S92844655An Obstinate, Headstrong GirlJane-Austen 615

Gentle Reader, a Word:

Hello, dear friends, and welcome to the Weblog of an obstinate, headstrong girl! Here you may wander with me along Janeite byways, and in general explore the Austenuated world. I post when moved to do so, but you don’t have to wait! Kindly examine the further information on this site about my novel, An Obstinate, Headstrong Girl, and if you are moved to press the Order button, you will receive an autograph copy for your pains.


What we miss

Many Janeites have had the experience of finding new insights and humor to treasure every time they reread one of her novels. It seems as if there are delightful sentences that hide in the text, revealing themselves only to the return visitor. When you come across them, you wonder, How could I possibly have missed that the last time around?

But lately I’ve been thinking about other things that we, as modern readers, miss that the readers in Jane Austen’s day would have picked up on. Most of us simply let the descriptions of Mr. Knightley’s activities as a landlord and farmer flow over us when reading Emma, so the revelation that he’s the romantic lead comes as a surprise relatively late in the book. But perhaps nineteenth-century readers familiar with the duties of a landlord would have picked up far sooner on the idea that he is the hero.

And then there’s Lady Catherine de Bourgh from Pride and Prejudice, with her Norman-sounding name and her fancy house. How many modern readers observe that her husband is only a baronet, not a lord, so she has herself married beneath her, despite being so outraged at the idea of her nephew doing so? And the fancy house? It was built in her lifetime, so she forked out for all that grandeur, she didn’t inherit it.

All of this brings me to a wonderful book I’d like to recommend to all those Janeites out there: Deirdre Le Faye’s Jane Austen’s Country Life (Frances Lincoln Ltd., 2014). In vivid layman’s language (and with excellent illustrations) she describes the world Jane Austen inhabited, its agriculture and mores, and reveals telling details from the novels that today’s more urban reader would not understand or would overlook. She links the information both to JA’s life and to her novels, illuminating both in fascinating and surprising ways. A must-read!—27 August 2014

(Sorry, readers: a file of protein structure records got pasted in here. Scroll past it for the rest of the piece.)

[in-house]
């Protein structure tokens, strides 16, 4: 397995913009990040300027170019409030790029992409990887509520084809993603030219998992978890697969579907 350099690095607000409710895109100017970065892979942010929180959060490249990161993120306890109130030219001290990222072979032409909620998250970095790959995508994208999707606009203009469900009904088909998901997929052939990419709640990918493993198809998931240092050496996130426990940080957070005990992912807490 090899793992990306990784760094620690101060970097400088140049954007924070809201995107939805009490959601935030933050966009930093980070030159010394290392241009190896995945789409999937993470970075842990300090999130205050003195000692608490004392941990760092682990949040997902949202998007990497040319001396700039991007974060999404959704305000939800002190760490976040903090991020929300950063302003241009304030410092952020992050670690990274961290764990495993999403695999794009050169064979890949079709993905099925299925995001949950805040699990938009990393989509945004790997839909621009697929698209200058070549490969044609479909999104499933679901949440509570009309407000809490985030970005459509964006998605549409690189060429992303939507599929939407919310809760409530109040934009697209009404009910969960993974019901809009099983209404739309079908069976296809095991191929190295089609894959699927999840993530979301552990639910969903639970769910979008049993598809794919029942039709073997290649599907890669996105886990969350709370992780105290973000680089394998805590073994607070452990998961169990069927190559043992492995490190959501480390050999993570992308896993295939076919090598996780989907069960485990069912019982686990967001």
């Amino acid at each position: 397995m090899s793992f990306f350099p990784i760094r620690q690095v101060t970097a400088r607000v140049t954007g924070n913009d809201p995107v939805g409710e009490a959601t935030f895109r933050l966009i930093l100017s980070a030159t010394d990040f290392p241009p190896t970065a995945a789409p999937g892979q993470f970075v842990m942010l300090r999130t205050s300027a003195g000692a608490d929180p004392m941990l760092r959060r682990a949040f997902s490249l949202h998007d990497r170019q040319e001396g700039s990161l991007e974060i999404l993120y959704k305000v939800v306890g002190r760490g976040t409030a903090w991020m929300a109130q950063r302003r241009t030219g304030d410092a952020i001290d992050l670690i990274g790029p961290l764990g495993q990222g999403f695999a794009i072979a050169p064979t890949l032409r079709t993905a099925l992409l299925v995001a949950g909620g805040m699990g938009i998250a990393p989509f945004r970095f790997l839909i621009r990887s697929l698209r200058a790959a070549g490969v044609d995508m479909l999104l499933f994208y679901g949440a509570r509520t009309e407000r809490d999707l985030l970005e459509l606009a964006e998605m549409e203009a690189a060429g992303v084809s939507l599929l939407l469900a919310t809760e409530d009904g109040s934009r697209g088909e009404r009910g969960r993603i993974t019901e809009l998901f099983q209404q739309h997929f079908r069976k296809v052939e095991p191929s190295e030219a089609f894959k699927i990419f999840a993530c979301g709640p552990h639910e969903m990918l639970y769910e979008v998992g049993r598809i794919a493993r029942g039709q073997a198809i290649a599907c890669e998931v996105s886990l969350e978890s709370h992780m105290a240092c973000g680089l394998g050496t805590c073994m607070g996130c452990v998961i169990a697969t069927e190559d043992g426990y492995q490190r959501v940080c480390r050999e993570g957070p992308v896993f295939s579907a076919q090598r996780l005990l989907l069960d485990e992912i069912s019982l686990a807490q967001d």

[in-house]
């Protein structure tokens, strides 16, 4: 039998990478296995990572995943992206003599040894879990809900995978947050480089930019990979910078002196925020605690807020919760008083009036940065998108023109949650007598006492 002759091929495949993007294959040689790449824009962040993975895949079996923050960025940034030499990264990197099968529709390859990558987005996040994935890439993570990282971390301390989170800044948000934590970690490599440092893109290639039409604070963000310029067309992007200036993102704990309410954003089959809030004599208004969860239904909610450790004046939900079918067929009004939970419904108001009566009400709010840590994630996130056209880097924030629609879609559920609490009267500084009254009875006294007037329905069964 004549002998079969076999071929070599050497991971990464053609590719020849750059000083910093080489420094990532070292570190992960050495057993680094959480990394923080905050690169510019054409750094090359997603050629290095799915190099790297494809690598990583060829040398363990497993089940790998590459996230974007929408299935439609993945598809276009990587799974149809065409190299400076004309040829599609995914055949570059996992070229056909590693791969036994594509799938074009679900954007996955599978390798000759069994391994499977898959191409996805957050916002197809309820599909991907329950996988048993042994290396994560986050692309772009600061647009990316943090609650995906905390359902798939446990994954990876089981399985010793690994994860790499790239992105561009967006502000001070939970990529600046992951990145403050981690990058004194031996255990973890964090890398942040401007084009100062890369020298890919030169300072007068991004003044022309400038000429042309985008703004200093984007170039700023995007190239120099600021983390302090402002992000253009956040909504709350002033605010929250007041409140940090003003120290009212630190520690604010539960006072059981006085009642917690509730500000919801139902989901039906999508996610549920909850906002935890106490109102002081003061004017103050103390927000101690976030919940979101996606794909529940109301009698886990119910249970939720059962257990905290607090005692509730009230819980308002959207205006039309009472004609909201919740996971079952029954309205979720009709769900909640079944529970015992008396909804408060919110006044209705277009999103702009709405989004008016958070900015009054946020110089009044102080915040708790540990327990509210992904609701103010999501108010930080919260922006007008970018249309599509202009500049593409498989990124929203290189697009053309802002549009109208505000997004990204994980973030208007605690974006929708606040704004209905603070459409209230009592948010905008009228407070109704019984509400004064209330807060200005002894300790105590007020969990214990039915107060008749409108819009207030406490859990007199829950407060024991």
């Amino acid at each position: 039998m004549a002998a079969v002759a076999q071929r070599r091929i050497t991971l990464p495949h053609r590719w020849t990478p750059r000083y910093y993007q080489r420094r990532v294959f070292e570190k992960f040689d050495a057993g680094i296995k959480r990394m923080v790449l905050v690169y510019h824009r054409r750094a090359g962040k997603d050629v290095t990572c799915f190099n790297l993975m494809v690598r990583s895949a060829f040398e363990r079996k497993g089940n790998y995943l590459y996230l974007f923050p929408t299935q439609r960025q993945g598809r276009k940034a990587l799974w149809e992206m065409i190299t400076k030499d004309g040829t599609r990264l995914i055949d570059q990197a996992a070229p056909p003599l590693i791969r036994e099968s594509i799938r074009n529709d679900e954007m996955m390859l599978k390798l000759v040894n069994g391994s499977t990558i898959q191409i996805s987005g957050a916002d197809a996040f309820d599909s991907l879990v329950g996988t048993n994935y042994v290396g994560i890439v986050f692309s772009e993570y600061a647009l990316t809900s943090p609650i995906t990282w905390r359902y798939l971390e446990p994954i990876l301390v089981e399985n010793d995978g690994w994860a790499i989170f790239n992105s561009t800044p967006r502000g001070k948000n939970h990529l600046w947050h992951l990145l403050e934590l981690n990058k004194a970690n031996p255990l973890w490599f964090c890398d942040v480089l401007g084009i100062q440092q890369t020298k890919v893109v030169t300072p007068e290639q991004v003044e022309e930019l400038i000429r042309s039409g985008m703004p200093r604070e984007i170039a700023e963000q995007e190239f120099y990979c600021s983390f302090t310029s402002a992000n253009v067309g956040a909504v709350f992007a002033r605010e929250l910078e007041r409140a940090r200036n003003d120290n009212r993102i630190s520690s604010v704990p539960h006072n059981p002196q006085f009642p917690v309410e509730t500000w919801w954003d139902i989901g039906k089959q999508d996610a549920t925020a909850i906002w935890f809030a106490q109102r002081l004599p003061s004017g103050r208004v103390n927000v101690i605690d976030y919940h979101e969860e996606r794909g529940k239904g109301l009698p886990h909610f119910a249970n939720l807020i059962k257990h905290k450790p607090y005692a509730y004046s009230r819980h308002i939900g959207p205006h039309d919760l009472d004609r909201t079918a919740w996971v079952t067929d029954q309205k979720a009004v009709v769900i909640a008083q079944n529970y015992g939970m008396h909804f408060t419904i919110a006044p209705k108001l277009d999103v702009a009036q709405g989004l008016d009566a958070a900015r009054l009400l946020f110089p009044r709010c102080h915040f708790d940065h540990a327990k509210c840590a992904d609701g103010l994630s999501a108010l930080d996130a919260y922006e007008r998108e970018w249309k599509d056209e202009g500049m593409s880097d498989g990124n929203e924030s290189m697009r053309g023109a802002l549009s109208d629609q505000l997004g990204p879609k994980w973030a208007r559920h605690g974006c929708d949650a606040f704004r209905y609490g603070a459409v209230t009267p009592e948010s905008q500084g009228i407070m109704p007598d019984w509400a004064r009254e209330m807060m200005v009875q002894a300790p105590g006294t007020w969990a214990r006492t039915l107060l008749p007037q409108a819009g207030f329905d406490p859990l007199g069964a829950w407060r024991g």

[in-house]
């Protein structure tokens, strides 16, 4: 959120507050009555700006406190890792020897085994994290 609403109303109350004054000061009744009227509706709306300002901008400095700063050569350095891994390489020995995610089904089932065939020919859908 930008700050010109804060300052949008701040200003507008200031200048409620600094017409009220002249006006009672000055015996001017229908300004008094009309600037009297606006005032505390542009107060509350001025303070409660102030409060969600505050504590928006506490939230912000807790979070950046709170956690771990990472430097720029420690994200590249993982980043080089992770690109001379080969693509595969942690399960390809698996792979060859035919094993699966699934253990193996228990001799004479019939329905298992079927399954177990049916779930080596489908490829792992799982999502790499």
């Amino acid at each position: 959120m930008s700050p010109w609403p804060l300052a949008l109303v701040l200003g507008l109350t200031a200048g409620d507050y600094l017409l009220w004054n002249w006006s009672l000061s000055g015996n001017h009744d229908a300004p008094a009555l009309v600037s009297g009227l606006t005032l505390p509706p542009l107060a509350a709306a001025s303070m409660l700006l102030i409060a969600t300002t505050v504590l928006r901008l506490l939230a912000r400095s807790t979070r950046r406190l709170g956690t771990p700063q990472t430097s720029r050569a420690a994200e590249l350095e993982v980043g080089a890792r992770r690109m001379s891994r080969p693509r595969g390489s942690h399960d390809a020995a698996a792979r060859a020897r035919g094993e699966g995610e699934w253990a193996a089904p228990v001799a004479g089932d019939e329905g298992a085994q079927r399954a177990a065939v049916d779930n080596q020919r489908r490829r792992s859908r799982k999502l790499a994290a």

Reading Group Questions for An Obstinate, Headstrong Girl

1. Did you find yourself believing that An Obstinate, Headstrong Girl was actually written by Jane Austen?

2. If you have never read Pride and Prejudice or seen one of the film adaptations, did the story work for you on its own terms?

3. Did the story of Pride and Prejudice translate convincingly to rural California at the turn of the twenty-first century? What changed in the characters and storyline, and did those changes make sense?

4. Some characters from Pride and Prejudice were eliminated, and some new characters were added. Did you miss the missing, and/or did you enjoy the newcomers?

5. The narration is written in Jane Austen’s voice but the characters speak in contemporary language. Did you find this juxtaposition awkward, or did it enhance the humor?

6. Some of the themes of this book are overtly political. Were there political undertones in any of Jane Austen’s novels, and do modern readers recognize those undertones or overlook them?

7. Some Jane Austen characters have sex, but her novels never have sex scenes. By contrast, modern-day romances nearly always have a sexual element. An Obstinate, Headstrong Girl follows Jane Austen’s lead in leaving out any explicit sex. Did the way this was handled in the modern context make sense to you?

8. Have you read any other books in the Austenesque/Jane Austen Fan Fiction genre? Discuss the different forms Austenesque literature can take.

Favorite Romance?

Dear stray, random reader:

It seems NPR has a challenge going to get people to vote for their favorite romance novel. I’m sure my pitiful number of readers will be swamped by the fans of well-known authors, but if you feel moved to it, do visit the page below and enter An Obstinate, Headstrong Girl into the lists! A struggling author would be forever grateful.

Humbly yours, the Lady


If you are looking for more in the same vein as An Obstinate, Headstrong Girl, may I refer you to a short story written by my modern-day helper, Abigail Bok? It’s called “A Summer in Sanditon” and is published in a book from Meryton Press called Sun Kissed: Effusions of Summer. Miss Bok assures me that she never effuses, and hopes that the passages purloined from my novel fragment Sanditon rescue her efforts from disaster.